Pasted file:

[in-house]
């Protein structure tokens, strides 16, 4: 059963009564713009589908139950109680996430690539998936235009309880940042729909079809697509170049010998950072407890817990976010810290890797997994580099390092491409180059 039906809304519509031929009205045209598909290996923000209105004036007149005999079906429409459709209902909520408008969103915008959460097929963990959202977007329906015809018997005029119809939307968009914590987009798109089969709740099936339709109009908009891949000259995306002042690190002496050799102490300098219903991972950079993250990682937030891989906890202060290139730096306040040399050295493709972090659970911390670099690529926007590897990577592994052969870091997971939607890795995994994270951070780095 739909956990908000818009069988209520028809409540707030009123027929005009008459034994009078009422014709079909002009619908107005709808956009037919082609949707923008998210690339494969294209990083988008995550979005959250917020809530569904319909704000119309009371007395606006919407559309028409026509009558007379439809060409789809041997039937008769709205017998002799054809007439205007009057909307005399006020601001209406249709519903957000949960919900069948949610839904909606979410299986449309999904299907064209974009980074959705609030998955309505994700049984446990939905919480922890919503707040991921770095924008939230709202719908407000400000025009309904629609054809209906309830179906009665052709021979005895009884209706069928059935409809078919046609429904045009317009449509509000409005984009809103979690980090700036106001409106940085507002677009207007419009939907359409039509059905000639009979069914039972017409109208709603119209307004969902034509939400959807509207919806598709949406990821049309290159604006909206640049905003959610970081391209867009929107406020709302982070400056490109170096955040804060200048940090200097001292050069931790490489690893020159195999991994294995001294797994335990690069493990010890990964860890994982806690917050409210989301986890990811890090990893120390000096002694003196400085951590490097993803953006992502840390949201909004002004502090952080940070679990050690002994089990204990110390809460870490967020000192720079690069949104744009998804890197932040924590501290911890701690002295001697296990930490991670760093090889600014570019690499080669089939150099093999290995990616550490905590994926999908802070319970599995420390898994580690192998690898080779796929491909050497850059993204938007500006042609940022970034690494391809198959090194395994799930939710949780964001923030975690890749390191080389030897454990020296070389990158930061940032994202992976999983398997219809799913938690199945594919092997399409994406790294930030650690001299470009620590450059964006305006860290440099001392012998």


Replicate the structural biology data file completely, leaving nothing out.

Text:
[in-house]
């Protein structure tokens, strides 16, 4: 059963009564713009589908139950109680996430690539998936235009309880940042729909079809697509170049010998950072407890817990976010810290890797997994580099390092491409180059 039906809304519509031929009205045209598909290996923000209105004036007149005999079906429409459709209902909520408008969103915008959460097929963990959202977007329906015809018997005029119809939307968009914590987009798109089969709740099936339709109009908009891949000259995306002042690190002496050799102490300098219903991972950079993250990682937030891989906890202060290139730096306040040399050295493709972090659970911390670099690529926007590897990577592994052969870091997971939607890795995994994270951070780095 739909956990908000818009069988209520028809409540707030009123027929005009008459034994009078009422014709079909002009619908107005709808956009037919082609949707923008998210690339494969294209990083988008995550979005959250917020809530569904319909704000119309009371007395606006919407559309028409026509009558007379439809060409789809041997039937008769709205017998002799054809007439205007009057909307005399006020601001209406249709519903957000949960919900069948949610839904909606979410299986449309999904299907064209974009980074959705609030998955309505994700049984446990939905919480922890919503707040991921770095924008939230709202719908407000400000025009309904629609054809209906309830179906009665052709021979005895009884209706069928059935409809078919046609429904045009317009449509509000409005984009809103979690980090700036106001409106940085507002677009207007419009939907359409039509059905000639009979069914039972017409109208709603119209307004969902034509939400959807509207919806598709949406990821049309290159604006909206640049905003959610970081391209867009929107406020709302982070400056490109170096955040804060200048940090200097001292050069931790490489690893020159195999991994294995001294797994335990690069493990010890990964860890994982806690917050409210989301986890990811890090990893120390000096002694003196400085951590490097993803953006992502840390949201909004002004502090952080940070679990050690002994089990204990110390809460870490967020000192720079690069949104744009998804890197932040924590501290911890701690002295001697296990930490991670760093090889600014570019690499080669089939150099093999290995990616550490905590994926999908802070319970599995420390898994580690192998690898080779796929491909050497850059993204938007500006042609940022970034690494391809198959090194395994799930939710949780964001923030975690890749390191080389030897454990020296070389990158930061940032994202992976999983398997219809799913938690199945594919092997399409994406790294930030650690001299470009620590450059964006305006860290440099001392012998």